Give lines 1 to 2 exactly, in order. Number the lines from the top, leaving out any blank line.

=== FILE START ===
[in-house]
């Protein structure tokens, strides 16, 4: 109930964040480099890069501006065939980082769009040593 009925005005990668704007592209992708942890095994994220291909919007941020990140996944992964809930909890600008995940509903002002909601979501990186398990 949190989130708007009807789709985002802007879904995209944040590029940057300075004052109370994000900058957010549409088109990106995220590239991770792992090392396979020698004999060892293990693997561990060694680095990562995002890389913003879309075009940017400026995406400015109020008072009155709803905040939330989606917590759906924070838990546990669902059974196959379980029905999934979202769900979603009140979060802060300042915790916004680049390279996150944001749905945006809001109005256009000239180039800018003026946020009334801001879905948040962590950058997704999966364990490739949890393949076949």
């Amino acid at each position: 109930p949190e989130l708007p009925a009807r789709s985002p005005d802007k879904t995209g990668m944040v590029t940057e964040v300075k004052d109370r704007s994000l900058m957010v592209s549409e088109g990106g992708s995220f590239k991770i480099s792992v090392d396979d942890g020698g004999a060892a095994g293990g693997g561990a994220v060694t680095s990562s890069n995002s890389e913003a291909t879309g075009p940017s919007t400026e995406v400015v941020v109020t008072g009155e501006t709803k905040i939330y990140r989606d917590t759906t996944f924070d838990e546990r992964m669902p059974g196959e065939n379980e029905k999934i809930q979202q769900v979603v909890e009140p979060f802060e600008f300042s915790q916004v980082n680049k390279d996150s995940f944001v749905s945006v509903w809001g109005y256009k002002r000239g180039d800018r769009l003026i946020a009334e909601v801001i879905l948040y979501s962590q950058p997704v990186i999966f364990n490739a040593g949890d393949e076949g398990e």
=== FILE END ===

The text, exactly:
[in-house]
């Protein structure tokens, strides 16, 4: 109930964040480099890069501006065939980082769009040593 009925005005990668704007592209992708942890095994994220291909919007941020990140996944992964809930909890600008995940509903002002909601979501990186398990 949190989130708007009807789709985002802007879904995209944040590029940057300075004052109370994000900058957010549409088109990106995220590239991770792992090392396979020698004999060892293990693997561990060694680095990562995002890389913003879309075009940017400026995406400015109020008072009155709803905040939330989606917590759906924070838990546990669902059974196959379980029905999934979202769900979603009140979060802060300042915790916004680049390279996150944001749905945006809001109005256009000239180039800018003026946020009334801001879905948040962590950058997704999966364990490739949890393949076949």